U.S.

September 13, 2013

Sterling Global Operations completes U.S. Navy project to clear munitions, firing range and target debris from Arizona Marine Corps Air Station range

sterling-yuma
Sterling Global Operations, Inc., in a two-year project for the U.S. Navy, removed or recycled some 5.9 million pounds of munitions, firing range and target debris from Marine Corps Air Station at Yuma, Ariz.
Sterling Global returned the proceeds from the recycled materials back into the Navy range clearance project.

“The resale of recycled materials lowered the project costs significantly to taxpayers,” said William Brown, Sterling Global project manager.

Sterling Global identified and safely removed munitions debris, target debris and other range-related items from nearly 900 acres, transporting it to a holding area designated by the Yuma Range Management Department. All recyclable materials were inspected using Sterling Global’s five-step process, certified as safe, and then transported to local recycling centers.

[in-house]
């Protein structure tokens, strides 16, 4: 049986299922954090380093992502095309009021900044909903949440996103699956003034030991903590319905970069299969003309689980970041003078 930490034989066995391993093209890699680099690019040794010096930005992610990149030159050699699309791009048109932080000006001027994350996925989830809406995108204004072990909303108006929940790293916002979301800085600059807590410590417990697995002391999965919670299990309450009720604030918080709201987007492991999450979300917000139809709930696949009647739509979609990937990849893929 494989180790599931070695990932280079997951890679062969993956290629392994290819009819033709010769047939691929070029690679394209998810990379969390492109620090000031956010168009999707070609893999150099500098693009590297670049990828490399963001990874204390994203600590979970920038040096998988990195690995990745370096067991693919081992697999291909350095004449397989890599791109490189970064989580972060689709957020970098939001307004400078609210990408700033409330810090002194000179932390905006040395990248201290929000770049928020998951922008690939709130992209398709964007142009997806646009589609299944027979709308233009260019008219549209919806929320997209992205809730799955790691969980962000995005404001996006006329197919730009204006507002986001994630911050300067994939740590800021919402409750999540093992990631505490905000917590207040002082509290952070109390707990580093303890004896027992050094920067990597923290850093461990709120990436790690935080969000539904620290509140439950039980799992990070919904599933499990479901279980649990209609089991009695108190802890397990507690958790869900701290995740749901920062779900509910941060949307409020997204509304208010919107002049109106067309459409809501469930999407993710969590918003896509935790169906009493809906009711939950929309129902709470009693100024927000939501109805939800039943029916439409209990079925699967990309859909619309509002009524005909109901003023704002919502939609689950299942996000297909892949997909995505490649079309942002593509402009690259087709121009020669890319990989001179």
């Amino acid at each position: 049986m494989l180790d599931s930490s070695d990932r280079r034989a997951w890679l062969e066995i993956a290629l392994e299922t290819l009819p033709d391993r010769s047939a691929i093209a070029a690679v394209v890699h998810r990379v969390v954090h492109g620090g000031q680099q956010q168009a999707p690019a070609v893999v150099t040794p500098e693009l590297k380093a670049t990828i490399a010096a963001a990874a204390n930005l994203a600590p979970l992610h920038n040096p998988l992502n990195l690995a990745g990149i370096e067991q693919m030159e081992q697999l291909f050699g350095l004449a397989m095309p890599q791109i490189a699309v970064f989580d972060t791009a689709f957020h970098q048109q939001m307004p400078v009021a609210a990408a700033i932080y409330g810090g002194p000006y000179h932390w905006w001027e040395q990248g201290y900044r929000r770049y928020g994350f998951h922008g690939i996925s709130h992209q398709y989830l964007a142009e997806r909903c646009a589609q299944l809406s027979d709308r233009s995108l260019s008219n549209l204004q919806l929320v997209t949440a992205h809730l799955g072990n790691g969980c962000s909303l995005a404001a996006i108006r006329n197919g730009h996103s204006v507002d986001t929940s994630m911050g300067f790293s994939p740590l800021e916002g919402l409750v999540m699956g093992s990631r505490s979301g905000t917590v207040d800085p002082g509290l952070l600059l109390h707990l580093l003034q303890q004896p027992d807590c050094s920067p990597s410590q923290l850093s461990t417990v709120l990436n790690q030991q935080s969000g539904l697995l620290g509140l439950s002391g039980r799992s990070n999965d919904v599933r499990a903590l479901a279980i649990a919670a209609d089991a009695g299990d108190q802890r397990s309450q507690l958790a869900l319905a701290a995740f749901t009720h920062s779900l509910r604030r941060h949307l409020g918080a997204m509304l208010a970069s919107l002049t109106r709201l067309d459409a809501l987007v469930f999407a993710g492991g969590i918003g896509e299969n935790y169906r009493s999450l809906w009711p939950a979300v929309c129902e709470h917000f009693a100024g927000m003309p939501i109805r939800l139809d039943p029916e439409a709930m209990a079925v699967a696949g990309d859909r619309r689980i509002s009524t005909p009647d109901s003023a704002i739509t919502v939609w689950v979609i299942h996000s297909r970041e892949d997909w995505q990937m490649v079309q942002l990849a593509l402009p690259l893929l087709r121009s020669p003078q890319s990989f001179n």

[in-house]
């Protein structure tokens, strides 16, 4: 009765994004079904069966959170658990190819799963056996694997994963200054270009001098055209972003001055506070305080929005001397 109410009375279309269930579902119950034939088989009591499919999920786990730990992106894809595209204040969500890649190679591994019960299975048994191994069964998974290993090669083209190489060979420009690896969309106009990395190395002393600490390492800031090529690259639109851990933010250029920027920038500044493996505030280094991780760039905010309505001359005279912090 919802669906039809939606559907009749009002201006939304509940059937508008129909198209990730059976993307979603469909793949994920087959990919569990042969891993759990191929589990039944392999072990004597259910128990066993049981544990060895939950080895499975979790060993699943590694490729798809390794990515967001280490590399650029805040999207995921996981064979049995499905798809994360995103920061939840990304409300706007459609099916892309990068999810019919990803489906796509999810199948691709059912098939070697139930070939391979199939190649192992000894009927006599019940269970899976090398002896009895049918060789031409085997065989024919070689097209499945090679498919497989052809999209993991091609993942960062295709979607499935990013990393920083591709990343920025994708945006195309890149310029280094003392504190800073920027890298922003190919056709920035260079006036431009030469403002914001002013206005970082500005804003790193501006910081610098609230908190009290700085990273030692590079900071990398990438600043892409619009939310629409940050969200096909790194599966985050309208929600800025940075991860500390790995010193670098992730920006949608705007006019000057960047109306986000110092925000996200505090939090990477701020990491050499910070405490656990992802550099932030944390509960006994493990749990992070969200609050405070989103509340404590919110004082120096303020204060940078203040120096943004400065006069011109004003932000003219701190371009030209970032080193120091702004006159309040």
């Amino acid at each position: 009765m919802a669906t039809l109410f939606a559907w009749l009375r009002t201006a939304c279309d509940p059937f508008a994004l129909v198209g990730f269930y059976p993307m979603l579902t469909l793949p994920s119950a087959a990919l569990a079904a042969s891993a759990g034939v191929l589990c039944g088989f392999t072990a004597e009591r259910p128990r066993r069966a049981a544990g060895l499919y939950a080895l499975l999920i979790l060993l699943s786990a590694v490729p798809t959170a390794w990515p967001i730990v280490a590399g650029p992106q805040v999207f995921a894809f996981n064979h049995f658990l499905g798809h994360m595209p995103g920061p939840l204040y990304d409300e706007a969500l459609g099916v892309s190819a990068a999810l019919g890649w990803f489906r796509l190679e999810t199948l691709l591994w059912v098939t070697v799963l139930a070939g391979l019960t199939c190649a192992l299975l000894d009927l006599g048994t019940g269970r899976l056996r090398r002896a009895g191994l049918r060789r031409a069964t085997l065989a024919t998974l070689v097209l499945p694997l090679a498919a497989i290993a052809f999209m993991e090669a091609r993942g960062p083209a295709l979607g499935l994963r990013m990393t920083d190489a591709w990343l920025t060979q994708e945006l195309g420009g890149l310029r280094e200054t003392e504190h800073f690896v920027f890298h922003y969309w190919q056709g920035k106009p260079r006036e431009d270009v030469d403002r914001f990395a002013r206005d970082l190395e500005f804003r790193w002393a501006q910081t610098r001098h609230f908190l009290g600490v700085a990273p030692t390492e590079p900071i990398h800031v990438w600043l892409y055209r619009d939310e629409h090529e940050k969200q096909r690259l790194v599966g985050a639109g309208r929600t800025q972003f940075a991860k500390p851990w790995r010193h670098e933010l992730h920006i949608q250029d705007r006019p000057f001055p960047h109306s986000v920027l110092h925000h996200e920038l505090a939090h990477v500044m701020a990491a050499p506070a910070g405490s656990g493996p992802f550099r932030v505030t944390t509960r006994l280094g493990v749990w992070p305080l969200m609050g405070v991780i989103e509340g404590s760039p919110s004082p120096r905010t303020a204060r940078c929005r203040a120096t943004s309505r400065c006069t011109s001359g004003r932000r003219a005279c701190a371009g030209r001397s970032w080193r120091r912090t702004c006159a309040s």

Items removed from the ranges included MK-80 series bombs; tanks; projectiles; Bomb Dummy Units (BDUs); CONNEX storage containers, and other large vehicles.

“Ranges have to be cleared periodically so they can continue to be used for training,” said Brown. “This work can be quite dangerous, but the professionalism and attention to detail by everyone involved resulted in no accidents or injuries.”

As many as 28 Sterling Global employees were engaged on the project at a single time.

The government assessment rating of Sterling Global’s work said the company “provided an exceptional level of service by safely completing all range clearance work elements within schedule, while minimizing range down time and training conflictsÖAll phases of work were well coordinated and the final deliverable met and or exceeded the expectations of the Marine Corps customer.”

Successful project completion enables the range’s managers to operate a safer range, more effectively plan range operations, and evaluate data on the performance of various types of ordnance.

“It was an extensive project, but now the range is safer, continues to train our military, and the work cost the taxpayers less money than anticipated due to the recycling process,” Brown said.




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